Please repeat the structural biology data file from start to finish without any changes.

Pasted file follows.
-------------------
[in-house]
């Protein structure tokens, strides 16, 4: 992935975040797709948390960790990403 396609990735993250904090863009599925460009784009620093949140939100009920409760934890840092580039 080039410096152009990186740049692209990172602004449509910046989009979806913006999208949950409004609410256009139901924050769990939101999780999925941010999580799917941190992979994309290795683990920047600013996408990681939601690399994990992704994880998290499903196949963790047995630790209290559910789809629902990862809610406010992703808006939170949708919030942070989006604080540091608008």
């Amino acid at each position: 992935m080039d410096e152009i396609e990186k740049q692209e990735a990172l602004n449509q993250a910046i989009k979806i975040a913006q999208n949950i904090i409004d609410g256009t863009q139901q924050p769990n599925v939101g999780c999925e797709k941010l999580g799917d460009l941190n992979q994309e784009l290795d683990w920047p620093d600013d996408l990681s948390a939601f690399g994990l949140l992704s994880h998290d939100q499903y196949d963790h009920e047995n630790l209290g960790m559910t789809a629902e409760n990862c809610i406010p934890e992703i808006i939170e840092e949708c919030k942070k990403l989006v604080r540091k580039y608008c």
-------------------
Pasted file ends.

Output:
[in-house]
């Protein structure tokens, strides 16, 4: 992935975040797709948390960790990403 396609990735993250904090863009599925460009784009620093949140939100009920409760934890840092580039 080039410096152009990186740049692209990172602004449509910046989009979806913006999208949950409004609410256009139901924050769990939101999780999925941010999580799917941190992979994309290795683990920047600013996408990681939601690399994990992704994880998290499903196949963790047995630790209290559910789809629902990862809610406010992703808006939170949708919030942070989006604080540091608008």
């Amino acid at each position: 992935m080039d410096e152009i396609e990186k740049q692209e990735a990172l602004n449509q993250a910046i989009k979806i975040a913006q999208n949950i904090i409004d609410g256009t863009q139901q924050p769990n599925v939101g999780c999925e797709k941010l999580g799917d460009l941190n992979q994309e784009l290795d683990w920047p620093d600013d996408l990681s948390a939601f690399g994990l949140l992704s994880h998290d939100q499903y196949d963790h009920e047995n630790l209290g960790m559910t789809a629902e409760n990862c809610i406010p934890e992703i808006i939170e840092e949708c919030k942070k990403l989006v604080r540091k580039y608008c």